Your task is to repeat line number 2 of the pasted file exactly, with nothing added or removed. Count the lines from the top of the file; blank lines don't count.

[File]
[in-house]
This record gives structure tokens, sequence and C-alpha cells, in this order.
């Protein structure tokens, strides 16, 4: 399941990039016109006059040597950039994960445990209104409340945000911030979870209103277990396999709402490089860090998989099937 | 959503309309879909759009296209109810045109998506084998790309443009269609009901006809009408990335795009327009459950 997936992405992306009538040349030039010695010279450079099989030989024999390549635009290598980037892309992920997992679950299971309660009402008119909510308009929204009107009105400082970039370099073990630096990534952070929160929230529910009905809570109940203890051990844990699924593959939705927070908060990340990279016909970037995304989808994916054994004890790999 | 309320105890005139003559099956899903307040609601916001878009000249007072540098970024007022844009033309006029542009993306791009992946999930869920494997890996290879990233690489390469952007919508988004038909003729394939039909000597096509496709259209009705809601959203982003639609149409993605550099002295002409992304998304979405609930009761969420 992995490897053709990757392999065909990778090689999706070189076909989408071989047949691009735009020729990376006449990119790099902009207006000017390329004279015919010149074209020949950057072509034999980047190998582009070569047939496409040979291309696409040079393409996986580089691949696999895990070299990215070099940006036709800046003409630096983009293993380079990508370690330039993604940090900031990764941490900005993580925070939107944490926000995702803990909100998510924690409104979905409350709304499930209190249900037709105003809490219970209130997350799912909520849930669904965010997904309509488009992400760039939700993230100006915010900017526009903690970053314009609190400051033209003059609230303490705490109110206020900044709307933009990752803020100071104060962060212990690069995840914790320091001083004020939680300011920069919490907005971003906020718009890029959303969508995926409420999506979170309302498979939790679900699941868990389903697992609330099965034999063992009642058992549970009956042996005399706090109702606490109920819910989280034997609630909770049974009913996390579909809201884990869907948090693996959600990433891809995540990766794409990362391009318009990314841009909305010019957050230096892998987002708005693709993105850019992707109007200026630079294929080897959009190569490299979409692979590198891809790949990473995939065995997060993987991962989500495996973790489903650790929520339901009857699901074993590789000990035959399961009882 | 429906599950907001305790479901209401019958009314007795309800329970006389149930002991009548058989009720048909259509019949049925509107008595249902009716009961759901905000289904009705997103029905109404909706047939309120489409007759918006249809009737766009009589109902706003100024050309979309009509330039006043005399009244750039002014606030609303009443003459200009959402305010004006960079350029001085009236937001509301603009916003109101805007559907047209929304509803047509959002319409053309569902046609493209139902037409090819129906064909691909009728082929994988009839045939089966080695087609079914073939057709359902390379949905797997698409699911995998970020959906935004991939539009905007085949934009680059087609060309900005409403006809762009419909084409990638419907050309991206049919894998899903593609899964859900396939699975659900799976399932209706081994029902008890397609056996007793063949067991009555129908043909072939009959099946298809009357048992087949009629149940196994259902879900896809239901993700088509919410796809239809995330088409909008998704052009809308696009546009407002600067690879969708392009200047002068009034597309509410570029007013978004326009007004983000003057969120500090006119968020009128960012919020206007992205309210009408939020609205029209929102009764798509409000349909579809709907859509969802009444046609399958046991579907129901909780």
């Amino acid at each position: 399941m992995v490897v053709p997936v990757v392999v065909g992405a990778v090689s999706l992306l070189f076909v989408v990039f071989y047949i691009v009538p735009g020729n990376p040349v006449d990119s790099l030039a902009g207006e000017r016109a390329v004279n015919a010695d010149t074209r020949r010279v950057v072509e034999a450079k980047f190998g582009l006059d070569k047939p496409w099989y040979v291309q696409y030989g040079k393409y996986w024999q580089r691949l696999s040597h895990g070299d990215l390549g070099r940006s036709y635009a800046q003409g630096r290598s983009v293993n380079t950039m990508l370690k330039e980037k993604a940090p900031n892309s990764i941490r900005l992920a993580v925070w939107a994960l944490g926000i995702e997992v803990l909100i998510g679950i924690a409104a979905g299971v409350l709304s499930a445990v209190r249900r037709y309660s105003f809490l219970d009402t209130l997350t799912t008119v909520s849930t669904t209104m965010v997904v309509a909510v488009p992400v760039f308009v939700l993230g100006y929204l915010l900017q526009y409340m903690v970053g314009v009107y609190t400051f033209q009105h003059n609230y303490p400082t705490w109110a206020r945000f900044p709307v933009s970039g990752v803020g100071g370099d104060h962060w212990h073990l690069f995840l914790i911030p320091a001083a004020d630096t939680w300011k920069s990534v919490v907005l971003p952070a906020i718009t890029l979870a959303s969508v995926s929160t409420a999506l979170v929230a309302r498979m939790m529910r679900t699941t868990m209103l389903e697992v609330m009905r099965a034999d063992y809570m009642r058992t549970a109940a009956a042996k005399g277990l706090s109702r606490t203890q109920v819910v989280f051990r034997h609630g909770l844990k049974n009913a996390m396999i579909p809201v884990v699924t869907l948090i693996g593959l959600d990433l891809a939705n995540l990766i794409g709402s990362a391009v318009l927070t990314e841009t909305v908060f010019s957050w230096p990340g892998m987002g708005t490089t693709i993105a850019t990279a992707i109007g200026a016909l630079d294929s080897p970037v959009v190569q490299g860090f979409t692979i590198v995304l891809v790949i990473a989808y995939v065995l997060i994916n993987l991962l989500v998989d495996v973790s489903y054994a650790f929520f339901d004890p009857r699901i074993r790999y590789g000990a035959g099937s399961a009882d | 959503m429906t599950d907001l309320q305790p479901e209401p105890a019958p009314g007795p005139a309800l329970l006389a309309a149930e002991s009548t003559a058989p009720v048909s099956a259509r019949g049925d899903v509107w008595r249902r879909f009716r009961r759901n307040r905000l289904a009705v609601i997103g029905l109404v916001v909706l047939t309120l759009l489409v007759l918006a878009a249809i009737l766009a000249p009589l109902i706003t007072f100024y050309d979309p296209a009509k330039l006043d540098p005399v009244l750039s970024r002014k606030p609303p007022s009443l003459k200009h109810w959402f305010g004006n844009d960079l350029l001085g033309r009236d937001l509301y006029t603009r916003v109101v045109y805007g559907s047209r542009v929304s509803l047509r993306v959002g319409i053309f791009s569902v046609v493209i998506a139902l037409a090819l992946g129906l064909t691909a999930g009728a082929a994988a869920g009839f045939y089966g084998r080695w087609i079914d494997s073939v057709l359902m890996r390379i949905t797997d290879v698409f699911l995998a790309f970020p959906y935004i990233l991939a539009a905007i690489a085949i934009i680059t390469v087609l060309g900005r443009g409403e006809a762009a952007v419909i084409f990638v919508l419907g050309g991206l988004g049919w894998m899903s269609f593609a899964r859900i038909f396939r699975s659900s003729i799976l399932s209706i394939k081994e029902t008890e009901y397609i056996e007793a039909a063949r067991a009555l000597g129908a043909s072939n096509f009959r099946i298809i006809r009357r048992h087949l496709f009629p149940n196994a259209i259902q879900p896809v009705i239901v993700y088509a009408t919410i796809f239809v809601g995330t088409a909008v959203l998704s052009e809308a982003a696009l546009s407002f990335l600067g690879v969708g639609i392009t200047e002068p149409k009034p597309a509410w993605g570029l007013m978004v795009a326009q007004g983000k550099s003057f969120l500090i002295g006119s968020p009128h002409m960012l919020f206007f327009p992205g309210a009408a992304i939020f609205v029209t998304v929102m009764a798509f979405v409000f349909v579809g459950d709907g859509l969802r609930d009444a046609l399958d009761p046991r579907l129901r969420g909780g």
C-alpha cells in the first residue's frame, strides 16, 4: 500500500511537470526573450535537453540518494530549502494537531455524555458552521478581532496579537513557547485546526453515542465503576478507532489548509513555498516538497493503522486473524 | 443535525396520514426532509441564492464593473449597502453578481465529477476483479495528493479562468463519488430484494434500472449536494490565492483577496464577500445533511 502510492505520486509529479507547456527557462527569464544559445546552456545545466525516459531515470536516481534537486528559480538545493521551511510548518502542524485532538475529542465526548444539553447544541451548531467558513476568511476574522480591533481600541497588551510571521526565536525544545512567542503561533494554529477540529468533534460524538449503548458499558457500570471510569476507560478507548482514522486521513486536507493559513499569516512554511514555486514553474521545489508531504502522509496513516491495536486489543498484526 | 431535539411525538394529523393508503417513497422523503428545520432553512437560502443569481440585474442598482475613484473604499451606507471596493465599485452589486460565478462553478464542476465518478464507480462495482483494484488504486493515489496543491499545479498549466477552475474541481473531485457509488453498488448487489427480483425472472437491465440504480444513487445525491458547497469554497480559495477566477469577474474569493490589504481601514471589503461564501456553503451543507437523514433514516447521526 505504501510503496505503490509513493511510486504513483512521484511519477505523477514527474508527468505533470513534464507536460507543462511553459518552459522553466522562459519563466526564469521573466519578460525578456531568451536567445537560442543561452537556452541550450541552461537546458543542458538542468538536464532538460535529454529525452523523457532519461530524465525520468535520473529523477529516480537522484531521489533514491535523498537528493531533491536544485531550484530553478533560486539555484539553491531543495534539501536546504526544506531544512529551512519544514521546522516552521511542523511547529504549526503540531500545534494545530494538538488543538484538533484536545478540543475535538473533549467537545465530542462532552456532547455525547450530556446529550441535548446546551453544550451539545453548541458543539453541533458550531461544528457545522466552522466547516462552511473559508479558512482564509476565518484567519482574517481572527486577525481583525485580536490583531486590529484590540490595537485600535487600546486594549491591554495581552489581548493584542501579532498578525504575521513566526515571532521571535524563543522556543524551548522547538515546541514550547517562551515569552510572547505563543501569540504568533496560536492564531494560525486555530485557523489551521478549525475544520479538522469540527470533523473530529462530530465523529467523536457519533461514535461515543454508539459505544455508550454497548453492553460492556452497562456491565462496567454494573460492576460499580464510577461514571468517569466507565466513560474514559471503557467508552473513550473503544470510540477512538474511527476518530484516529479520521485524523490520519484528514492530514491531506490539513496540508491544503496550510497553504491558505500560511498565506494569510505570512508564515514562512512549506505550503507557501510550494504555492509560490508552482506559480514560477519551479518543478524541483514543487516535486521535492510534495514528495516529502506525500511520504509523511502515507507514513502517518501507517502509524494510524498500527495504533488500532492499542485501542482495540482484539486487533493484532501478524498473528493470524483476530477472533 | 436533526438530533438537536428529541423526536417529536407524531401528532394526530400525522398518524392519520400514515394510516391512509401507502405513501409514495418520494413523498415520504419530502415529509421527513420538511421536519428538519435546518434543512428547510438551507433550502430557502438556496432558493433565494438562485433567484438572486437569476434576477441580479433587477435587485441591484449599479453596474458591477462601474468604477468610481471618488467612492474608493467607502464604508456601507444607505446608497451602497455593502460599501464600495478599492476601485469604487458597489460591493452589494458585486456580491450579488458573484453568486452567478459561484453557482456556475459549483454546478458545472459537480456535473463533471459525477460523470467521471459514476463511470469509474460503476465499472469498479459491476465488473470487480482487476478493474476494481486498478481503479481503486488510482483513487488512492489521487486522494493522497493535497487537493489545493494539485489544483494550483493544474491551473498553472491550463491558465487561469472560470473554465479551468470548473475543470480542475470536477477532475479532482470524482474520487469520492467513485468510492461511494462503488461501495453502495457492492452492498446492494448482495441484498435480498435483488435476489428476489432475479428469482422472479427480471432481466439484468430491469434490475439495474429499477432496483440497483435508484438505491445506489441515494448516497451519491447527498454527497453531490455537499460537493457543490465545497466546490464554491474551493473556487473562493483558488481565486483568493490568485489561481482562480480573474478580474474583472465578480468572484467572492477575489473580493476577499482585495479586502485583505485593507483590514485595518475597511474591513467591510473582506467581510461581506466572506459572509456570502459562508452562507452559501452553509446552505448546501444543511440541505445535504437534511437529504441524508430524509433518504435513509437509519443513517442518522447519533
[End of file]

This record gives structure tokens, sequence and C-alpha cells, in this order.